The two questions are actually related: as we shall soon see, once we know the relative likelihood of completion at all times (compared to the maximum), we can work out its numerical value.
Since we don’t know anything about intermediate times (I’m assuming there is no historical data available, and I’ll have more to say about this later…), the simplest thing to do is to assume that the likelihood increases linearly (as a straight line) from 2 to 4 days and decreases in the same way from 4 to 8 days as shown in Figure 2. This gives us the well-known triangular distribution.
Note: The term distribution is simply a fancy word for a plot of likelihood vs. time.
Of course, this isn’t the only possibility; there are an infinite number of others. Figure 3 is another (admittedly weird) example.
Further, it is quite possible that the upper limit (8 days) is not a hard one. It may be that in exceptional cases the task could take much longer (say, if you call in sick for two weeks) or even not be completed at all (say, if you leave for that mythical greener pasture). Catering for the latter possibility, the shape of the likelihood might resemble Figure 4.
From the figures above, we see that uncertainties are shapes rather than single numbers, a notion popularised by Sam Savage in his book, The Flaw of Averages. Moreover, the “shape of things to come” depends on a host of factors, some of which may not even be on the radar when a future event is being estimated.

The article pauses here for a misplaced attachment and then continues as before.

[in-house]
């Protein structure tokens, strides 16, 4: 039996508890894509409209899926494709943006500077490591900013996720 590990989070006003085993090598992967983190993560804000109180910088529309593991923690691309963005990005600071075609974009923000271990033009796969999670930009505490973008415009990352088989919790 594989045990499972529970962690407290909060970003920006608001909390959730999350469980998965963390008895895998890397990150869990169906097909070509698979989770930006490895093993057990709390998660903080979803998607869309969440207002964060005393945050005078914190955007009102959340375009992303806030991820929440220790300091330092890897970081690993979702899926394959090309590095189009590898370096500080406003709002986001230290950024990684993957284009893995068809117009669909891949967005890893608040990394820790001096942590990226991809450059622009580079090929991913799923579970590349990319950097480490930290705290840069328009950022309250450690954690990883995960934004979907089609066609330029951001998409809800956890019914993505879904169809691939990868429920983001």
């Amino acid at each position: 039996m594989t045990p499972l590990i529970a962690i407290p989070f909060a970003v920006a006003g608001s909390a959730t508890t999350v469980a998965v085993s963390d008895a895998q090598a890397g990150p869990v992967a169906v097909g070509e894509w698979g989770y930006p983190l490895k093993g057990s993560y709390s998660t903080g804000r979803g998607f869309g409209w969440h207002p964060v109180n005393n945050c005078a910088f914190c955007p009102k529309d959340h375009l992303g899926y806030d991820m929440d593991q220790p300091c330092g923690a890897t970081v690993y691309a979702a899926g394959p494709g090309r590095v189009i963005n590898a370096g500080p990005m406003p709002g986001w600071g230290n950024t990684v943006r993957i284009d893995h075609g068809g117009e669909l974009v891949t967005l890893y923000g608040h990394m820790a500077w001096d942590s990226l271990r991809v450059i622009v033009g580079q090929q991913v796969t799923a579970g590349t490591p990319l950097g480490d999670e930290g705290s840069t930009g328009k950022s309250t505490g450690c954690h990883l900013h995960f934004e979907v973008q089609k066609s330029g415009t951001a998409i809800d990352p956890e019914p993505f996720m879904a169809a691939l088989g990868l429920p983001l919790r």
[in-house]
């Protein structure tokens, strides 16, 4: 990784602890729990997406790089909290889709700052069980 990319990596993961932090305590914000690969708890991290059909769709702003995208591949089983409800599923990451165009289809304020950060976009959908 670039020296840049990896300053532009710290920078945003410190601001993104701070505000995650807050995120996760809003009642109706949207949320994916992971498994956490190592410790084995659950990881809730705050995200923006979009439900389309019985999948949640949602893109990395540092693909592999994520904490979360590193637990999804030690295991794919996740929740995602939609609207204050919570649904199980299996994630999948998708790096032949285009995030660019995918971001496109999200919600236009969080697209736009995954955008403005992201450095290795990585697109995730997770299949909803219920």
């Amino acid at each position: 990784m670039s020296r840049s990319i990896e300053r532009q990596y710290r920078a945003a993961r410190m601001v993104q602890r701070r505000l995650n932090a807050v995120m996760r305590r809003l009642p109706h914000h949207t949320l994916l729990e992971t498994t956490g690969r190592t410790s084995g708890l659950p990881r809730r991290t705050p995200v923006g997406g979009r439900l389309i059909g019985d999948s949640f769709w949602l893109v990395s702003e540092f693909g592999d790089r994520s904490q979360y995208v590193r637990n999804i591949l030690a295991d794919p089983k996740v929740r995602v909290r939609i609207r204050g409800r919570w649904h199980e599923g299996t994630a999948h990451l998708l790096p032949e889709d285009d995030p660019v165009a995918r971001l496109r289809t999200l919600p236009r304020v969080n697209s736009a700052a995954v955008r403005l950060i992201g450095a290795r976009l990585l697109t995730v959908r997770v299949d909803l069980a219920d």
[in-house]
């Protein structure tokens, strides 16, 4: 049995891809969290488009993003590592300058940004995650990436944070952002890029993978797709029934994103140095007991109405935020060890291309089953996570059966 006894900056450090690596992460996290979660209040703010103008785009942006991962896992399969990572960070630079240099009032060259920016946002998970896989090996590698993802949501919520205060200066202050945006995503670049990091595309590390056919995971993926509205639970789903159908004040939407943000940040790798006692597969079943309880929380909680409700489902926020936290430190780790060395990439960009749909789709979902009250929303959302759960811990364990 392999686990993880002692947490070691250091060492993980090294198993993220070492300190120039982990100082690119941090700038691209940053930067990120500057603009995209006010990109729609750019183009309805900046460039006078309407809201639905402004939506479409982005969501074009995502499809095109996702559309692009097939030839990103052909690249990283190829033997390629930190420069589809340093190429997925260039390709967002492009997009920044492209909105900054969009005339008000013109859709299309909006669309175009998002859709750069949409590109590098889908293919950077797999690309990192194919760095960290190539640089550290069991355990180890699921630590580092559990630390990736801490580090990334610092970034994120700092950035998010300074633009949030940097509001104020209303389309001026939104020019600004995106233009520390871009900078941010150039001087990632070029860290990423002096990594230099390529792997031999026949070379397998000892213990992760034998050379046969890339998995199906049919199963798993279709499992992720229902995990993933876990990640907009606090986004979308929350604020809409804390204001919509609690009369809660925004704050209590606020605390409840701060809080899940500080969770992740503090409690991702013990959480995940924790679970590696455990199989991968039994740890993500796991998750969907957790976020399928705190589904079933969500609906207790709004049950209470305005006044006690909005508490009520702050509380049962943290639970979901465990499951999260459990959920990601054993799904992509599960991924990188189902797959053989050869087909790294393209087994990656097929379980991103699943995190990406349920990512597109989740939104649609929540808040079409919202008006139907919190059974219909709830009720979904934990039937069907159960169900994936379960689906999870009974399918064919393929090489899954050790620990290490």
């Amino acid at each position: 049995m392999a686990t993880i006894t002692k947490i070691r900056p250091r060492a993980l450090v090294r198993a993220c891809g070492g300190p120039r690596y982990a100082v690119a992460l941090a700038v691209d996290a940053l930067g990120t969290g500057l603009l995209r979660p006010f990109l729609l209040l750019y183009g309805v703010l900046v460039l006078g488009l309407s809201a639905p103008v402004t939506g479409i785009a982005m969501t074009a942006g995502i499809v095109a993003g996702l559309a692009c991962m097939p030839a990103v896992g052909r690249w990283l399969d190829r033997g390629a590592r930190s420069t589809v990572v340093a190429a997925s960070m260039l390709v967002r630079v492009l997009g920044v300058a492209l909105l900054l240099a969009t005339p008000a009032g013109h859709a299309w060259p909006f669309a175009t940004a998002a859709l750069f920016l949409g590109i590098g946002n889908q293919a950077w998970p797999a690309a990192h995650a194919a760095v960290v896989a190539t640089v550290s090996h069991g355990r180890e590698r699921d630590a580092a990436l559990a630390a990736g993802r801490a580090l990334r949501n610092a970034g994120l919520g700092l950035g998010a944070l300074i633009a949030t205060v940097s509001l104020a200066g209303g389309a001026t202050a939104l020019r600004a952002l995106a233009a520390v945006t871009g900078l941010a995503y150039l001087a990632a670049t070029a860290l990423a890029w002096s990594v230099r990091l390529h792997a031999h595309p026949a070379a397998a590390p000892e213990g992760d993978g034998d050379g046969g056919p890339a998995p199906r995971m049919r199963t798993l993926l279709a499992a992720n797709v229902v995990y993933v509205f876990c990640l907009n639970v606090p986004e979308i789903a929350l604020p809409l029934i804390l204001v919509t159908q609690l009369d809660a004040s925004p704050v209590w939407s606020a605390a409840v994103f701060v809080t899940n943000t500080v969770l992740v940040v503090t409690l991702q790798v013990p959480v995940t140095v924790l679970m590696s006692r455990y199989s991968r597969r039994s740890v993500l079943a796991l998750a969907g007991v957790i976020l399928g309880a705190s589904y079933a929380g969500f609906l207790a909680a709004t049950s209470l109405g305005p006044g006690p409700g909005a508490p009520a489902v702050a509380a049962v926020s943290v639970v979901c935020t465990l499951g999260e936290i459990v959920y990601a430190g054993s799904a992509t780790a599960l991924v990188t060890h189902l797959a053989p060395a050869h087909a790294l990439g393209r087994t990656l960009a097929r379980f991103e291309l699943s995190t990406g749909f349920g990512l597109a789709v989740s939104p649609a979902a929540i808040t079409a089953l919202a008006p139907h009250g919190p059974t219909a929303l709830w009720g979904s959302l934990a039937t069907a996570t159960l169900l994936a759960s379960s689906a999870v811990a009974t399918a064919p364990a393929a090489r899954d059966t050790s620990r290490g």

Making likelihood precise
Thus far, I have used the word “likelihood” without bothering to define it. It’s time to make the notion more precise. I’ll begin by asking the question: what common sense properties do we expect a quantitative measure of likelihood to have?
Consider the following:
- If an event is impossible, its likelihood should be zero.
- The sum of likelihoods of all possible events should equal complete certainty. That is, it should be a constant. As this constant can be anything, let us define it to be 1.
In terms of the example above, if we denote time by and the likelihood by then:
Where denotes the sum of all non-zero likelihoods – i.e. those that lie between 2 and 8 days. In simple terms this is the area enclosed by the likelihood curves and the x axis in figures 2 to 4. (Technical Note: Since is a continuous variable, this should be denoted by an integral rather than a simple sum, but this is a technicality that need not concern us here)
is , in fact, what mathematicians call probability– which explains why I have used the symbol rather than . Now that I’ve explained what it is, I’ll use the word “probability” instead of ” likelihood” in the remainder of this article.
With these assumptions in hand, we can now obtain numerical values for the probability of completion for all times between 2 and 8 days. This can be figured out by noting that the area under the probability curve (the triangle in figure 2 and the weird shape in figure 3) must equal 1. I won’t go into any further details here, but those interested in the maths for the triangular case may want to take a look at this post where the details have been worked out.
The meaning of it all
(Note: parts of this section borrow from my post on the interpretation of probability in project management)
So now we understand how uncertainty is actually a shape corresponding to a range of possible outcomes, each with their own probability of occurrence. Moreover, we also know, in principle, how the probability can be calculated for any valid value of time (between 2 and 8 days). Nevertheless, we are still left with the question as to what a numerical probability really means.
As a concrete case from the example above, what do we mean when we say that there is 100% chance (probability=1) of finishing within 8 days? Some possible interpretations of such a statement include: